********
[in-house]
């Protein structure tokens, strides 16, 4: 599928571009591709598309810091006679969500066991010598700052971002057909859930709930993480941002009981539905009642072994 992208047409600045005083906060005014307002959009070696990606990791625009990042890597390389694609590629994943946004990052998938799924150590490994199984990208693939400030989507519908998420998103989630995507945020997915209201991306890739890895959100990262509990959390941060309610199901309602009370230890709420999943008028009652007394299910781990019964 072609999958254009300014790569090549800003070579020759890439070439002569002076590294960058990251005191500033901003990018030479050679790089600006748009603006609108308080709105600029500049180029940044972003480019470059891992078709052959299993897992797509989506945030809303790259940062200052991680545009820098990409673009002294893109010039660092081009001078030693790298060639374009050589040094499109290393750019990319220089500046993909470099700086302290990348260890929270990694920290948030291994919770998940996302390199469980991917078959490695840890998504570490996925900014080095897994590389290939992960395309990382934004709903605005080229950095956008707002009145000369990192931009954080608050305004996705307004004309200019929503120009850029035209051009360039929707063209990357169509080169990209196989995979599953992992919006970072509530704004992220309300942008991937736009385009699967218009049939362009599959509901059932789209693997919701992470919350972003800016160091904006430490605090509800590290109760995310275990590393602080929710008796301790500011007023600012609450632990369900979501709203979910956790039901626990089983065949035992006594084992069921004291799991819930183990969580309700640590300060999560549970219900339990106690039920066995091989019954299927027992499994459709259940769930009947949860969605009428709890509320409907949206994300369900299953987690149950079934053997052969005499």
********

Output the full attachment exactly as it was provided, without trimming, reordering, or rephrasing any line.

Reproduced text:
[in-house]
């Protein structure tokens, strides 16, 4: 599928571009591709598309810091006679969500066991010598700052971002057909859930709930993480941002009981539905009642072994 992208047409600045005083906060005014307002959009070696990606990791625009990042890597390389694609590629994943946004990052998938799924150590490994199984990208693939400030989507519908998420998103989630995507945020997915209201991306890739890895959100990262509990959390941060309610199901309602009370230890709420999943008028009652007394299910781990019964 072609999958254009300014790569090549800003070579020759890439070439002569002076590294960058990251005191500033901003990018030479050679790089600006748009603006609108308080709105600029500049180029940044972003480019470059891992078709052959299993897992797509989506945030809303790259940062200052991680545009820098990409673009002294893109010039660092081009001078030693790298060639374009050589040094499109290393750019990319220089500046993909470099700086302290990348260890929270990694920290948030291994919770998940996302390199469980991917078959490695840890998504570490996925900014080095897994590389290939992960395309990382934004709903605005080229950095956008707002009145000369990192931009954080608050305004996705307004004309200019929503120009850029035209051009360039929707063209990357169509080169990209196989995979599953992992919006970072509530704004992220309300942008991937736009385009699967218009049939362009599959509901059932789209693997919701992470919350972003800016160091904006430490605090509800590290109760995310275990590393602080929710008796301790500011007023600012609450632990369900979501709203979910956790039901626990089983065949035992006594084992069921004291799991819930183990969580309700640590300060999560549970219900339990106690039920066995091989019954299927027992499994459709259940769930009947949860969605009428709890509320409907949206994300369900299953987690149950079934053997052969005499």